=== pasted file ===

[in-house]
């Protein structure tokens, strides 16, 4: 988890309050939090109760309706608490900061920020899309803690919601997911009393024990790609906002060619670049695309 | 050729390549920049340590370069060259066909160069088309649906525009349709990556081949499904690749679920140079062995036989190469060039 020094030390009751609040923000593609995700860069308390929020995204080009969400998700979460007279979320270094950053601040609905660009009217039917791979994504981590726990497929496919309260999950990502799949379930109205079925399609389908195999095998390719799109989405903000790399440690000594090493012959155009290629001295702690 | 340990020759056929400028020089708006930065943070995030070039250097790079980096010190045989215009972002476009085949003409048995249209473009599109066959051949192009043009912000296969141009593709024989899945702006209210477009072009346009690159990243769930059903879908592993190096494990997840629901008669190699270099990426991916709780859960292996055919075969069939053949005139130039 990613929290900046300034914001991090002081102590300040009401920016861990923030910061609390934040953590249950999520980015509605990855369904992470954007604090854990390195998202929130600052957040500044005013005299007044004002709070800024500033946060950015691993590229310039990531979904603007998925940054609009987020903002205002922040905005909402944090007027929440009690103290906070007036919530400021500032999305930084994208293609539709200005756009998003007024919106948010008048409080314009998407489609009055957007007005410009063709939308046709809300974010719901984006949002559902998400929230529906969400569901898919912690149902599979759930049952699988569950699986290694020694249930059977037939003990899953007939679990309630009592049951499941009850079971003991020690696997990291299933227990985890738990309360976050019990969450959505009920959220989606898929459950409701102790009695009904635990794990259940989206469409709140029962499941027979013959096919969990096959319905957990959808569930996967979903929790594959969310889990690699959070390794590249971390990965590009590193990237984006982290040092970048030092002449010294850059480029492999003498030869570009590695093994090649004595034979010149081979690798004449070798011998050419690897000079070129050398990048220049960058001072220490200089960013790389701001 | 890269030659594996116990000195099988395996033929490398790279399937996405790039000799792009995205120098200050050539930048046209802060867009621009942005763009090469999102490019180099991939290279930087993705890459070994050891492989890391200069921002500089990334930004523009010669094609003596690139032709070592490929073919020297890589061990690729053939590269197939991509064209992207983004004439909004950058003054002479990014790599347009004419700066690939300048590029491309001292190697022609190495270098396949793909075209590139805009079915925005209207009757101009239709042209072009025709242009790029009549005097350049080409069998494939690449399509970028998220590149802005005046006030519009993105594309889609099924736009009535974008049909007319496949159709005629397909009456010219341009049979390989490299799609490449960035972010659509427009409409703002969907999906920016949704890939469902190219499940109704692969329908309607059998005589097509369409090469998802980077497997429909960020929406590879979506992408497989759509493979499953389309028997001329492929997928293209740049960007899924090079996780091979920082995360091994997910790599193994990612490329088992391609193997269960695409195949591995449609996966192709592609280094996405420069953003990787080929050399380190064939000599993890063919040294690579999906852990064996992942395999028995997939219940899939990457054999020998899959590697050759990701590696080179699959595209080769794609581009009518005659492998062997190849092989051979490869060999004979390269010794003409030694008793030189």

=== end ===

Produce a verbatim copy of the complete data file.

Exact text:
[in-house]
């Protein structure tokens, strides 16, 4: 988890309050939090109760309706608490900061920020899309803690919601997911009393024990790609906002060619670049695309 | 050729390549920049340590370069060259066909160069088309649906525009349709990556081949499904690749679920140079062995036989190469060039 020094030390009751609040923000593609995700860069308390929020995204080009969400998700979460007279979320270094950053601040609905660009009217039917791979994504981590726990497929496919309260999950990502799949379930109205079925399609389908195999095998390719799109989405903000790399440690000594090493012959155009290629001295702690 | 340990020759056929400028020089708006930065943070995030070039250097790079980096010190045989215009972002476009085949003409048995249209473009599109066959051949192009043009912000296969141009593709024989899945702006209210477009072009346009690159990243769930059903879908592993190096494990997840629901008669190699270099990426991916709780859960292996055919075969069939053949005139130039 990613929290900046300034914001991090002081102590300040009401920016861990923030910061609390934040953590249950999520980015509605990855369904992470954007604090854990390195998202929130600052957040500044005013005299007044004002709070800024500033946060950015691993590229310039990531979904603007998925940054609009987020903002205002922040905005909402944090007027929440009690103290906070007036919530400021500032999305930084994208293609539709200005756009998003007024919106948010008048409080314009998407489609009055957007007005410009063709939308046709809300974010719901984006949002559902998400929230529906969400569901898919912690149902599979759930049952699988569950699986290694020694249930059977037939003990899953007939679990309630009592049951499941009850079971003991020690696997990291299933227990985890738990309360976050019990969450959505009920959220989606898929459950409701102790009695009904635990794990259940989206469409709140029962499941027979013959096919969990096959319905957990959808569930996967979903929790594959969310889990690699959070390794590249971390990965590009590193990237984006982290040092970048030092002449010294850059480029492999003498030869570009590695093994090649004595034979010149081979690798004449070798011998050419690897000079070129050398990048220049960058001072220490200089960013790389701001 | 890269030659594996116990000195099988395996033929490398790279399937996405790039000799792009995205120098200050050539930048046209802060867009621009942005763009090469999102490019180099991939290279930087993705890459070994050891492989890391200069921002500089990334930004523009010669094609003596690139032709070592490929073919020297890589061990690729053939590269197939991509064209992207983004004439909004950058003054002479990014790599347009004419700066690939300048590029491309001292190697022609190495270098396949793909075209590139805009079915925005209207009757101009239709042209072009025709242009790029009549005097350049080409069998494939690449399509970028998220590149802005005046006030519009993105594309889609099924736009009535974008049909007319496949159709005629397909009456010219341009049979390989490299799609490449960035972010659509427009409409703002969907999906920016949704890939469902190219499940109704692969329908309607059998005589097509369409090469998802980077497997429909960020929406590879979506992408497989759509493979499953389309028997001329492929997928293209740049960007899924090079996780091979920082995360091994997910790599193994990612490329088992391609193997269960695409195949591995449609996966192709592609280094996405420069953003990787080929050399380190064939000599993890063919040294690579999906852990064996992942395999028995997939219940899939990457054999020998899959590697050759990701590696080179699959595209080769794609581009009518005659492998062997190849092989051979490869060999004979390269010794003409030694008793030189």